The 2018 Lifelong Learning Week will kick off on October 13 and will run until October 19, with more programs lined up for participants compared to previous events, the Education and Youth Affairs Bureau (DSEJ) announced yesterday in a press conference.
This year, activities consist of around 120 programs, including occupational education and family life education. These programs will be carried out through a series of seminars, courses and outdoor activities.
In total, nine associations, three schools and two government departments are co-organizing Lifelong Learning Week. In addition, 17 organizations (including some English tutoring centers) and book stores are offering special discounts to participants for course enrollment or book purchases.
On October 14, an awards presentation of the Lifelong Learning Incentive Project will also be held to award excellent participants of the project.
This year, 194 residents will be awarded under the Lifelong Learning Incentive Project.
Lifelong Learning Week was launched in 2002, while the first Lifelong Learning Incentive Project was first carried out in 2005. In the first Lifelong Learning Inventive Project, only 11 residents were awarded.
According to the head of the Division of Continuing Education under DSEJ, Wong Chi Iong, besides the increase in the number of awards, the total number of participants in the two programs has also increased.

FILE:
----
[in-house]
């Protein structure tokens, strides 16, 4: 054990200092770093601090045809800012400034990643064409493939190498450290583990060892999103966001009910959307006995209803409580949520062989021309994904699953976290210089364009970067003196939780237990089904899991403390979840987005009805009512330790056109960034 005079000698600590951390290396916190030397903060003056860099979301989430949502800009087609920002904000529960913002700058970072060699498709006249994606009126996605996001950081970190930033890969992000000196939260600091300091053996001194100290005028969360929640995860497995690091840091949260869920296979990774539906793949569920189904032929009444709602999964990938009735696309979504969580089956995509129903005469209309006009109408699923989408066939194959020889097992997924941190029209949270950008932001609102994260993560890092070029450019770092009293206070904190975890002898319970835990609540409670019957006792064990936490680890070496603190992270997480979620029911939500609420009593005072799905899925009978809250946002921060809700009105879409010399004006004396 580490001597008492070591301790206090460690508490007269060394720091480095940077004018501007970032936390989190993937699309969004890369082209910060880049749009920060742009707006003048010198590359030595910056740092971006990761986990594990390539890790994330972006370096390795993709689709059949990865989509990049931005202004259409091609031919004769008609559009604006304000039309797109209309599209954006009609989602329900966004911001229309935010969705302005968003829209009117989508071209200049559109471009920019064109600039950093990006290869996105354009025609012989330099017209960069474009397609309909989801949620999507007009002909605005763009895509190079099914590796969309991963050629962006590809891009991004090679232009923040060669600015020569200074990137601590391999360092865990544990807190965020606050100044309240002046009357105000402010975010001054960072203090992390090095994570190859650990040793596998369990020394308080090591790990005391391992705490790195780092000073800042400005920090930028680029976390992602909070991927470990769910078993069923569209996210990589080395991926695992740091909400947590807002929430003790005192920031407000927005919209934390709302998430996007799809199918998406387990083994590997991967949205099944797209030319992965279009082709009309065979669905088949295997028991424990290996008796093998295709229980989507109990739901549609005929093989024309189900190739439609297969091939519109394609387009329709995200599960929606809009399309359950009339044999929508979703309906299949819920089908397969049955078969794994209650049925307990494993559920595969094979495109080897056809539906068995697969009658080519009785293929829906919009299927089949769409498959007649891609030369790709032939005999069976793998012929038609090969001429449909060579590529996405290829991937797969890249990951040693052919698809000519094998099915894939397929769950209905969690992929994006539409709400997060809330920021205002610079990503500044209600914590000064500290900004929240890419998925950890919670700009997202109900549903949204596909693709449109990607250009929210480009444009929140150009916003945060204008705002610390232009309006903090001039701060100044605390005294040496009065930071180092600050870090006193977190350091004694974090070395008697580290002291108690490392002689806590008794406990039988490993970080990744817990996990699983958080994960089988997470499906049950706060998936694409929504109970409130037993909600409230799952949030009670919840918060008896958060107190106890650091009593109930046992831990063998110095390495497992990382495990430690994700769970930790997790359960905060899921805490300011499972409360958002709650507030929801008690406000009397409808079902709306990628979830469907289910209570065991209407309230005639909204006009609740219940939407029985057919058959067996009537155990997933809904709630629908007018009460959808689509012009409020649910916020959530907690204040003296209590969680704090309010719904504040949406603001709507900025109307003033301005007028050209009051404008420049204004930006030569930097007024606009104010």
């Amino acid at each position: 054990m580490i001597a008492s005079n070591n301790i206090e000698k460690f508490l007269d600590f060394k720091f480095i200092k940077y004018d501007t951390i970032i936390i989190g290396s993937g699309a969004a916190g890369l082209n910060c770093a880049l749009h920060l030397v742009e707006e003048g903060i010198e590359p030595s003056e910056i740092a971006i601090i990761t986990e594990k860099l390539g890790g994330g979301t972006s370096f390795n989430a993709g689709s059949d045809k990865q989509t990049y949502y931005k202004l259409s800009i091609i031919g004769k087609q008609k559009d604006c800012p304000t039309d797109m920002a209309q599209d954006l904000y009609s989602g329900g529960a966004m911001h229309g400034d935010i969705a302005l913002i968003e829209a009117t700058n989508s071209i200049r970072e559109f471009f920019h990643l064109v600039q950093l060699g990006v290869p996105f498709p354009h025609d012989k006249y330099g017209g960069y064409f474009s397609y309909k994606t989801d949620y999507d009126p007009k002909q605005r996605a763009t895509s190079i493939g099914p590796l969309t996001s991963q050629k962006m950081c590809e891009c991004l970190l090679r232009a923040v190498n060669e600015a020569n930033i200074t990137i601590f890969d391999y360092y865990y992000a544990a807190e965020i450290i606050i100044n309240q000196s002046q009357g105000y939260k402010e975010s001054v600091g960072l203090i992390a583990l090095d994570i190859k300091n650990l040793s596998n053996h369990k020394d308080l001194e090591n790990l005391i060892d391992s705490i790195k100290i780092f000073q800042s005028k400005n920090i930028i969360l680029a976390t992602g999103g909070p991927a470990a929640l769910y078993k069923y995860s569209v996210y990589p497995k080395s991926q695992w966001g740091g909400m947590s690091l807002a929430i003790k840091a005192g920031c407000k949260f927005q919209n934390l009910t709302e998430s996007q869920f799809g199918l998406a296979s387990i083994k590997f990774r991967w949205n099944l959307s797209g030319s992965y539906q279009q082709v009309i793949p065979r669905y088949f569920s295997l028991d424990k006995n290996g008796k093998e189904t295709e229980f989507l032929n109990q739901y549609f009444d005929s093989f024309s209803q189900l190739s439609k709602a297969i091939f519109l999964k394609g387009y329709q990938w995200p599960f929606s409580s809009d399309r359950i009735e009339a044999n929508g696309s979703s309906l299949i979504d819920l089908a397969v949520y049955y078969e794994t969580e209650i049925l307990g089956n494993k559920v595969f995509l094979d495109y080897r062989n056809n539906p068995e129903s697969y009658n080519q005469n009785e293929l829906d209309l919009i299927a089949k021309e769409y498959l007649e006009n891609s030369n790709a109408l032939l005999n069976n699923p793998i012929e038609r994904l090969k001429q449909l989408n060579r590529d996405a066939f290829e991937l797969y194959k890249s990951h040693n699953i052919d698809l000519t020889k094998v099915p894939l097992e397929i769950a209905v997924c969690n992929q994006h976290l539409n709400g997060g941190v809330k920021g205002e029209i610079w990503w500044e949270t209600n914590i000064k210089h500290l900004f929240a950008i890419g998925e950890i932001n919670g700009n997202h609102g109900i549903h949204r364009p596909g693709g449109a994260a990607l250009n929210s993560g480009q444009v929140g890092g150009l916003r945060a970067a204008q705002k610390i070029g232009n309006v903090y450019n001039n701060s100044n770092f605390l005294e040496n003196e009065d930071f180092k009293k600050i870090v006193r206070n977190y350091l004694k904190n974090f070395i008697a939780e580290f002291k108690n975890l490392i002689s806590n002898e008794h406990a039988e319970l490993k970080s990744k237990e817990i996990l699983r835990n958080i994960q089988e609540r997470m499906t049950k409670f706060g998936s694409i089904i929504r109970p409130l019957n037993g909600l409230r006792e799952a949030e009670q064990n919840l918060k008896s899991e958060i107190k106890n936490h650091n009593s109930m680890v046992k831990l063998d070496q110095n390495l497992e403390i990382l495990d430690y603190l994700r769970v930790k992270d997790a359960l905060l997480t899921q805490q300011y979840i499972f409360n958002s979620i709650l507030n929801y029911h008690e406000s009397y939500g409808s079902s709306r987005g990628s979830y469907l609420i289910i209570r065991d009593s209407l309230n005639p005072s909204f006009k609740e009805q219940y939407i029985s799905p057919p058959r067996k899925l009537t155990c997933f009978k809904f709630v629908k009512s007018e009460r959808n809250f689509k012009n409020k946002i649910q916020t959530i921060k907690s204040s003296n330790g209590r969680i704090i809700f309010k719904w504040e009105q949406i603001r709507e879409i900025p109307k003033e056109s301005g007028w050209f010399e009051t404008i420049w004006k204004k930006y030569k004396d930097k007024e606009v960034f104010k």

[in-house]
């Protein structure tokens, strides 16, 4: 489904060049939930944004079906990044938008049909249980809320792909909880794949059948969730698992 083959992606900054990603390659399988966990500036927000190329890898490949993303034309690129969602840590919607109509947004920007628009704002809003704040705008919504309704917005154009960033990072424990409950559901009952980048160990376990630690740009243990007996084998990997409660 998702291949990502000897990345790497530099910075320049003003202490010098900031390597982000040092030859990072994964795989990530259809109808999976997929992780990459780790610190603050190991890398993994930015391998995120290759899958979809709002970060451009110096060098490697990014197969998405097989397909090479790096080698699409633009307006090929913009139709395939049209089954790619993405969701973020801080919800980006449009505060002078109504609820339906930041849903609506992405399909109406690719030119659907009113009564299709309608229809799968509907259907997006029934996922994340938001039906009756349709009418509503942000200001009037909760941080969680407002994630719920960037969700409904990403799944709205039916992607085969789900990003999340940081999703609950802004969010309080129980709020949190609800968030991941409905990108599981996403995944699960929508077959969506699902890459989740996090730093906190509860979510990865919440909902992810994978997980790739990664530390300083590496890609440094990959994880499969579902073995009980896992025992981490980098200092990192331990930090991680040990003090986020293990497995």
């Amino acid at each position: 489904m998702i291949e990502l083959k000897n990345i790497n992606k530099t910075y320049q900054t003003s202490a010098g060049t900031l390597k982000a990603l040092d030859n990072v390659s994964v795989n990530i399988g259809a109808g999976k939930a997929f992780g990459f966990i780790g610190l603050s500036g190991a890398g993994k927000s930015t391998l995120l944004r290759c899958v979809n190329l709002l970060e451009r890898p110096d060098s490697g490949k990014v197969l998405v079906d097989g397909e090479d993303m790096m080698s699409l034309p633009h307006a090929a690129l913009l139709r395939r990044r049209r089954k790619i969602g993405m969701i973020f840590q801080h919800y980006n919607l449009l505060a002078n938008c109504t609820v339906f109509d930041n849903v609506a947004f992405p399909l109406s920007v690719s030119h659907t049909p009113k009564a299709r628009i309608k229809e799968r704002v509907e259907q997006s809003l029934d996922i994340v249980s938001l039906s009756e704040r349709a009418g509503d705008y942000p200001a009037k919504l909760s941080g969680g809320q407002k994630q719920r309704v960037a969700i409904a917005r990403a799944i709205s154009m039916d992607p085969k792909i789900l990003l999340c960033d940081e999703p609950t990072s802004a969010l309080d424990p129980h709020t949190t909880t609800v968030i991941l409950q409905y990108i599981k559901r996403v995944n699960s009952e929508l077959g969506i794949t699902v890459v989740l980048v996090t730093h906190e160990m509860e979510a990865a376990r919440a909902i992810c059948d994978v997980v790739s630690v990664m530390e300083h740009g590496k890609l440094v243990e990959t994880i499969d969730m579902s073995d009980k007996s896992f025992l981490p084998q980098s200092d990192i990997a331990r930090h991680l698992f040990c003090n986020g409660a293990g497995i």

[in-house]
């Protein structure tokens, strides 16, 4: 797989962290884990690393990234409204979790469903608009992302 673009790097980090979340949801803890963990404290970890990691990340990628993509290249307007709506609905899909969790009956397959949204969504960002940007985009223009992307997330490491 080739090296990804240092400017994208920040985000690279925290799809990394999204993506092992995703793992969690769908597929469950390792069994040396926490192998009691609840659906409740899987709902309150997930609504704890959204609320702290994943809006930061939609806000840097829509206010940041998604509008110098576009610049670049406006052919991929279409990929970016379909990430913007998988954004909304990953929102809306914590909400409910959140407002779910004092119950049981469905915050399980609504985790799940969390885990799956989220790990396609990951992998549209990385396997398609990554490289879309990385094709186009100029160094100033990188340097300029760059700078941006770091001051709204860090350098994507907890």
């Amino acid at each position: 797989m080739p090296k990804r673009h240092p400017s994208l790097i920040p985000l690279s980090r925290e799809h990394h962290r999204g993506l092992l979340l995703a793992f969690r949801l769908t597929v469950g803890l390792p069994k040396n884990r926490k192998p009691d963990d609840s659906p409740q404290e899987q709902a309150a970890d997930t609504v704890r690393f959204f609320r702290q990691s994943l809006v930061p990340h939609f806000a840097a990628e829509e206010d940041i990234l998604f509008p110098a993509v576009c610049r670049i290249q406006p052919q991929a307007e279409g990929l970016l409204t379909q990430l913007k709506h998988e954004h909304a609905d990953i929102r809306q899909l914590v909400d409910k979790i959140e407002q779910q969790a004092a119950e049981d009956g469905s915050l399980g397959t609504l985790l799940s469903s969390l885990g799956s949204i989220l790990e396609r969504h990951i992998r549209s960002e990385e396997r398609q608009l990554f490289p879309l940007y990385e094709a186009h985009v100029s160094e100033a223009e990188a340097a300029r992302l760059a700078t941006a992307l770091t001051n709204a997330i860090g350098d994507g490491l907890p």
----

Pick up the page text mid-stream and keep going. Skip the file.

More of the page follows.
At this year’s event, the government, together with co-organizers, is providing more projects. As a consequence, the budget for the two activities increased to MOP350,000, representing an additional cost of MOP120,000 compared to the previous year.
On the sidelines of the press conference, Wong talked about some statistics from the city’s Continuing Education Development Plan.
“We can see that, in terms of infractions within organizations, there is no obvious increase,” said Wong, adding “recently, in the third phase of the plan, we have conducted approximately 2,500 inspections, […] we have issued about 190 letters to the concerned organizations [which were found guilty of malpractice].”
In the third phase (from 2017 until now), around 20 infractions have been reported, with most cases being related to fraud and fabricating courses.
In regard to the city’s overall continuing education program, a growth in the number of attendees has also been registered, as reported by Wong.
Since DSEJ launched the Continuing Education Development Plan in 2011, more than 420,000 participants have been registered.